For most people, a bee sting is an annoyance that can be managed with basic home care. But for others, a serious reaction may occur. Follow these suggestions:
- Take care of the sting — If a stinger is present, remove it immediately to reduce your exposure to venom. Wash the area with soap and water as soon as possible.
- Relieve discomfort, itching and swelling — Most minor reactions produce an area of redness and swelling less than 2 inches in diameter, although it can be larger. A cold compress can help reduce discomfort, as can taking an over-the-counter pain reliever. If the sting occurred on an arm or leg, elevate the limb. To relieve itching, apply hydrocortisone cream or calamine lotion. If the irritation persists, try an oral antihistamine that contains diphenhydramine (Benadryl) or chlorpheniramine.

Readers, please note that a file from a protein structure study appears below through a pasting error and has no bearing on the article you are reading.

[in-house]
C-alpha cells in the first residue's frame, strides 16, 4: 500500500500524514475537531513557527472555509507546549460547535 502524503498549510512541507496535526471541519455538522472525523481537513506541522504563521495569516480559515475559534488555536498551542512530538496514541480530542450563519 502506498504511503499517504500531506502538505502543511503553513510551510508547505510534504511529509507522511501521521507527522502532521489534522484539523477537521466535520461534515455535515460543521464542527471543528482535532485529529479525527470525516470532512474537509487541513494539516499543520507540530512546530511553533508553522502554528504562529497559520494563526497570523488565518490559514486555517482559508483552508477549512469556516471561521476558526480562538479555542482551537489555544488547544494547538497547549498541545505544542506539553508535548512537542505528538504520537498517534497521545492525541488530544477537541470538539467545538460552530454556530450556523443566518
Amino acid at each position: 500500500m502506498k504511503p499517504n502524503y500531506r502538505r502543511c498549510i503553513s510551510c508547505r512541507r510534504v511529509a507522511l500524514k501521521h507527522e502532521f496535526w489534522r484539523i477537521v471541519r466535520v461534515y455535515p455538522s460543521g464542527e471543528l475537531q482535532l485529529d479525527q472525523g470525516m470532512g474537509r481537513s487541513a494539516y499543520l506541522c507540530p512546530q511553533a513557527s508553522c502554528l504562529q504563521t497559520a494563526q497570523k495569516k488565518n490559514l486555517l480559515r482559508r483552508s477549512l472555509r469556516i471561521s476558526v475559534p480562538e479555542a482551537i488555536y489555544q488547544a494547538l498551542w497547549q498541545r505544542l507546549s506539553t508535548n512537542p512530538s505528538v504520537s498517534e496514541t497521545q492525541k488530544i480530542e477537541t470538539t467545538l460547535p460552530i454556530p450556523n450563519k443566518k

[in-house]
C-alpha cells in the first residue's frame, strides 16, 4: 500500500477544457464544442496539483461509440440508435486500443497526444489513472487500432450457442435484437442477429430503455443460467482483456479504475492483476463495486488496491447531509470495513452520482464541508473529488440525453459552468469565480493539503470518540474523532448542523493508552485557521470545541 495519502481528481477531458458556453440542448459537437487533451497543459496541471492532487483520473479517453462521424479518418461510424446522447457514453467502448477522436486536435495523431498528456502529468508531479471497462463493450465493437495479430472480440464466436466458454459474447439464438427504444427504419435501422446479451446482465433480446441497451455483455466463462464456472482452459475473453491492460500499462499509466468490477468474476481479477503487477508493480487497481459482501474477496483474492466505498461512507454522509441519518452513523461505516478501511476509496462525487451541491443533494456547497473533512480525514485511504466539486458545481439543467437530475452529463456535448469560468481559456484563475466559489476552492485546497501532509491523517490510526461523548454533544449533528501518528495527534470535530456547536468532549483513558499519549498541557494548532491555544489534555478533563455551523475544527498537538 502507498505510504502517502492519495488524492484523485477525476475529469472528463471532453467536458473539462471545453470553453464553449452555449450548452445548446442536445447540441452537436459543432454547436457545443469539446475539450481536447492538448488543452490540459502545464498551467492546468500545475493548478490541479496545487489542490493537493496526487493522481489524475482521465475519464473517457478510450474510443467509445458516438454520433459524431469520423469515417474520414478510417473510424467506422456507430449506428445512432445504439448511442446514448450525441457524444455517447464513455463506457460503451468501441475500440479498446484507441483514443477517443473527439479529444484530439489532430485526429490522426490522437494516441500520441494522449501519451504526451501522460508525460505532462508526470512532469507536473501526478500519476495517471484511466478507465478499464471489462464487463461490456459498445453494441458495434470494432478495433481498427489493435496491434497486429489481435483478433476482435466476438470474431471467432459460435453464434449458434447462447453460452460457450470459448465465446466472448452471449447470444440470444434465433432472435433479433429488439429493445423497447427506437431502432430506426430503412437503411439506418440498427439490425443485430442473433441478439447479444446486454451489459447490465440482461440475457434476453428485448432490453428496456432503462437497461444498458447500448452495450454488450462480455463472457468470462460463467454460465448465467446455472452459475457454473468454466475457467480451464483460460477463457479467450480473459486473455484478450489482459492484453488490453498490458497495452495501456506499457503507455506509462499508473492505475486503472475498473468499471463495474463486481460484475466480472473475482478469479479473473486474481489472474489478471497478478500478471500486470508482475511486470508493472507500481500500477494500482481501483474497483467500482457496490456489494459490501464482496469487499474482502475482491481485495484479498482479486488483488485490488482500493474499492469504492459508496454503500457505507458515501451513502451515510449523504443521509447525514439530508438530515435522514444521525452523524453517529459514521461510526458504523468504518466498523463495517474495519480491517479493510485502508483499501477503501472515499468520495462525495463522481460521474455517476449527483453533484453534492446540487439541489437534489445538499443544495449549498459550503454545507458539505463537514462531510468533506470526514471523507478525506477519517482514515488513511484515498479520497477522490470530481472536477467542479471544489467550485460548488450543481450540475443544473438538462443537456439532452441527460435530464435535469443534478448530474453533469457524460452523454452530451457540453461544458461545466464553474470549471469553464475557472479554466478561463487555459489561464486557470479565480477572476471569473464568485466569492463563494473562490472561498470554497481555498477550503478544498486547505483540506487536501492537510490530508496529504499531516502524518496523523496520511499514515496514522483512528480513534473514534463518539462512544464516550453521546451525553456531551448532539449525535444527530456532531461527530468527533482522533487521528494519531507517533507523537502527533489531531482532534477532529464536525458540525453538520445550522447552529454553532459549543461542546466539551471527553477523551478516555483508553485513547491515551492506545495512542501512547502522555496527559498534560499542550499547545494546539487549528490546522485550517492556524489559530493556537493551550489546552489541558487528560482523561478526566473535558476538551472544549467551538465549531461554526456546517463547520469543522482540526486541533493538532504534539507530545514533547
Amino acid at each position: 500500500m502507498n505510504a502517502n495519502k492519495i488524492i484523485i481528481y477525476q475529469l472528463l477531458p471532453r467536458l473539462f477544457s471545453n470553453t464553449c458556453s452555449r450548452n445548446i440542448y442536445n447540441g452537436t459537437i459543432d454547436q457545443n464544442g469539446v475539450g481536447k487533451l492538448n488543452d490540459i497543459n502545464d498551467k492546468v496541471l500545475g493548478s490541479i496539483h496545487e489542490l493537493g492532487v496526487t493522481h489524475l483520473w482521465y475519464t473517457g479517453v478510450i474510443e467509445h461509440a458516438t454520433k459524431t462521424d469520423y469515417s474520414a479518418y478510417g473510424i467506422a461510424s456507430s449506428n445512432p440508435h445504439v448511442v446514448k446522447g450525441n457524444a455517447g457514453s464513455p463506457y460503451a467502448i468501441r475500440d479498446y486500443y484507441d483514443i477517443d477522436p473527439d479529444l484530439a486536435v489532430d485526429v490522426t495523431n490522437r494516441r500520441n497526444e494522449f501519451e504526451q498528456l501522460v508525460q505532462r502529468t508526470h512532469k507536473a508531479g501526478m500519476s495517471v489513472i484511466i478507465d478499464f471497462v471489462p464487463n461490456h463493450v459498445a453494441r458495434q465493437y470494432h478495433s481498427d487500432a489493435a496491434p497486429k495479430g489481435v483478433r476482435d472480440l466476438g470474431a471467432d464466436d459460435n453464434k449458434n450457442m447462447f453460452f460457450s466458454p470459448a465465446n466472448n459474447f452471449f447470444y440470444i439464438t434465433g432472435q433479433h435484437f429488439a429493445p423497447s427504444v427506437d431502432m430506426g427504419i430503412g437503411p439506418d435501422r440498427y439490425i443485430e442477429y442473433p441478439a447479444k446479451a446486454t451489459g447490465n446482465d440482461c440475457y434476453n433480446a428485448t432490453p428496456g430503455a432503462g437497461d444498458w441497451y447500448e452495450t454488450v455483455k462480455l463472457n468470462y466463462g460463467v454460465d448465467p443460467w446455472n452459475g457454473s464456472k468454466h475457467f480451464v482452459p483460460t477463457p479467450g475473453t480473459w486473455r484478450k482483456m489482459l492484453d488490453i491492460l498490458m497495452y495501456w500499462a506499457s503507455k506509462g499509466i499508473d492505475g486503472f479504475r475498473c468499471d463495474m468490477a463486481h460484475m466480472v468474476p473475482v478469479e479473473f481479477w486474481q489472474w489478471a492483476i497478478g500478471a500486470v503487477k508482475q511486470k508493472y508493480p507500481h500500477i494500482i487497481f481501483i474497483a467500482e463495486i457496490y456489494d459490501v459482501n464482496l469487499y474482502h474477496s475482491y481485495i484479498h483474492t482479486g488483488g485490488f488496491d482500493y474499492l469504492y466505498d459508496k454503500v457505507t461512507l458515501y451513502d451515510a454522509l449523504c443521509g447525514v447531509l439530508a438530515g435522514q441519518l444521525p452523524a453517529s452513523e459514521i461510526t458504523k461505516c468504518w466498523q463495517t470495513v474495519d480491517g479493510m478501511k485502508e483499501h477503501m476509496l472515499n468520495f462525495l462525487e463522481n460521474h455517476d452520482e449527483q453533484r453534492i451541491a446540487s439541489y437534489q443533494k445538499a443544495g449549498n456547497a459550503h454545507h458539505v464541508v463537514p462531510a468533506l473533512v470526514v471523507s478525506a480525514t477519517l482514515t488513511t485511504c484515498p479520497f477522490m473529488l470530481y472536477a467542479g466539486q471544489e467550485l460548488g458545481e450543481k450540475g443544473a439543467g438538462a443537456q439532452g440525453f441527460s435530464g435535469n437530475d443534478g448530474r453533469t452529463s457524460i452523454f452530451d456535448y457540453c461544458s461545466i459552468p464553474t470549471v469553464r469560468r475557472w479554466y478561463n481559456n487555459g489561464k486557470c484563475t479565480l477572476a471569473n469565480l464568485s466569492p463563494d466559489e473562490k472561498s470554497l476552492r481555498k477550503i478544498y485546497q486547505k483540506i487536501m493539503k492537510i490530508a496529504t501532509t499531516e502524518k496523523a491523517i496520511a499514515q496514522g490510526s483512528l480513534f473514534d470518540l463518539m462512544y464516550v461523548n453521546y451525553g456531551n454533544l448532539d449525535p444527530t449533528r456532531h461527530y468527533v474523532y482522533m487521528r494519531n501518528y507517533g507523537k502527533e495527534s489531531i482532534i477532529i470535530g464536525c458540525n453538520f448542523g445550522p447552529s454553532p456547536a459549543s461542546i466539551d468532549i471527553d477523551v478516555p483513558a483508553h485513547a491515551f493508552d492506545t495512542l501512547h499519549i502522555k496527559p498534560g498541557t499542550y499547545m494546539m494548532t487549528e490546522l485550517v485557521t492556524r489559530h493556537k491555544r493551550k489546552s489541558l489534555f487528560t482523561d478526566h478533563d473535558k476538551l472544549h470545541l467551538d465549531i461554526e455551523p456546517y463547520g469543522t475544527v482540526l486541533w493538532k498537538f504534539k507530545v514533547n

- Don't scratch — Scratching can worsen itching and swelling and increase your risk of infection.
- Watch for a severe reaction — Seek emergency help for these warning signs: hives and flushed or pale skin; difficulty breathing; swelling of the throat and tongue; a weak or rapid pulse; nausea, vomiting or diarrhea; dizziness or fainting; and loss of consciousness.
- Act on multiple stings — Also seek immediate care if you are stung more than a dozen times, as the accumulation of venom may induce a toxic reaction.
- Inform your doctor of a serious reaction — He or she...
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